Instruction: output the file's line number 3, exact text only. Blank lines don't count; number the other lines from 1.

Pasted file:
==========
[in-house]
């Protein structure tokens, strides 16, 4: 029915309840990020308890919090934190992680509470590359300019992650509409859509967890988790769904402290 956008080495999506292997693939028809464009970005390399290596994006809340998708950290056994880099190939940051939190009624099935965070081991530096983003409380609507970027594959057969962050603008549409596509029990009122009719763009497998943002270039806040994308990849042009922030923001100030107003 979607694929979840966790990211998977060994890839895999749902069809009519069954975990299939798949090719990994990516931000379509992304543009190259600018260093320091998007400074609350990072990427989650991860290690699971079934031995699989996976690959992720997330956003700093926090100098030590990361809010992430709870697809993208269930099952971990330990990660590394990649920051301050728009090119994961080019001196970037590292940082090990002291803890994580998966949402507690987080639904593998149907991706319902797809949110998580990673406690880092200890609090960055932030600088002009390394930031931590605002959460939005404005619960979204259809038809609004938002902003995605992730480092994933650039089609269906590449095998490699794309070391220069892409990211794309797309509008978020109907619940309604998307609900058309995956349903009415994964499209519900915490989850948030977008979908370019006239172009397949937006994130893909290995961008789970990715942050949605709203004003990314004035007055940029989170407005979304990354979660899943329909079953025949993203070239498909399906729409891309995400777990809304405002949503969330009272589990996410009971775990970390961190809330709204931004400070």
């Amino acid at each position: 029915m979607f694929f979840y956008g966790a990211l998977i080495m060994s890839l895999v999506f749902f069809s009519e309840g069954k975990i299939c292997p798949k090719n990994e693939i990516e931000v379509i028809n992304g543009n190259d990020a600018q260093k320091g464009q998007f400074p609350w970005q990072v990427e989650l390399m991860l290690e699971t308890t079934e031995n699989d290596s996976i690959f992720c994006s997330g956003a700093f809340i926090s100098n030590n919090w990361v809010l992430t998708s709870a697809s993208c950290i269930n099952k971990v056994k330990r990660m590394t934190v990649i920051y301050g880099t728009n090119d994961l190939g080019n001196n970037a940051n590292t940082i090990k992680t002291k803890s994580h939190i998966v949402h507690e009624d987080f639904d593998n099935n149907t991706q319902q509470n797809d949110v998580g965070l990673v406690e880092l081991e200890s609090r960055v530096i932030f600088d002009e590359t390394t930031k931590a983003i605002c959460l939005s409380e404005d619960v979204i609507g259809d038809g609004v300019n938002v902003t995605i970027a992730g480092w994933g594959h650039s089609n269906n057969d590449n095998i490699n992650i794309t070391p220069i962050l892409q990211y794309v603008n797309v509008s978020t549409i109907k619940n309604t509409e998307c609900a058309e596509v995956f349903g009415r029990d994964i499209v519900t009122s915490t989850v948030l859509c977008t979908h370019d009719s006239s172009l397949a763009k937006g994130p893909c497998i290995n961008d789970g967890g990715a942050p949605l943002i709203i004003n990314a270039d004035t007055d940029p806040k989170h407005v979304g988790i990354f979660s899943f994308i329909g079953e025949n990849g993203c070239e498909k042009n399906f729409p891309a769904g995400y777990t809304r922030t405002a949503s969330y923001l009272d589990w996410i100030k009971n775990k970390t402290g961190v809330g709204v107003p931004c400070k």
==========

């Amino acid at each position: 029915m979607f694929f979840y956008g966790a990211l998977i080495m060994s890839l895999v999506f749902f069809s009519e309840g069954k975990i299939c292997p798949k090719n990994e693939i990516e931000v379509i028809n992304g543009n190259d990020a600018q260093k320091g464009q998007f400074p609350w970005q990072v990427e989650l390399m991860l290690e699971t308890t079934e031995n699989d290596s996976i690959f992720c994006s997330g956003a700093f809340i926090s100098n030590n919090w990361v809010l992430t998708s709870a697809s993208c950290i269930n099952k971990v056994k330990r990660m590394t934190v990649i920051y301050g880099t728009n090119d994961l190939g080019n001196n970037a940051n590292t940082i090990k992680t002291k803890s994580h939190i998966v949402h507690e009624d987080f639904d593998n099935n149907t991706q319902q509470n797809d949110v998580g965070l990673v406690e880092l081991e200890s609090r960055v530096i932030f600088d002009e590359t390394t930031k931590a983003i605002c959460l939005s409380e404005d619960v979204i609507g259809d038809g609004v300019n938002v902003t995605i970027a992730g480092w994933g594959h650039s089609n269906n057969d590449n095998i490699n992650i794309t070391p220069i962050l892409q990211y794309v603008n797309v509008s978020t549409i109907k619940n309604t509409e998307c609900a058309e596509v995956f349903g009415r029990d994964i499209v519900t009122s915490t989850v948030l859509c977008t979908h370019d009719s006239s172009l397949a763009k937006g994130p893909c497998i290995n961008d789970g967890g990715a942050p949605l943002i709203i004003n990314a270039d004035t007055d940029p806040k989170h407005v979304g988790i990354f979660s899943f994308i329909g079953e025949n990849g993203c070239e498909k042009n399906f729409p891309a769904g995400y777990t809304r922030t405002a949503s969330y923001l009272d589990w996410i100030k009971n775990k970390t402290g961190v809330g709204v107003p931004c400070k």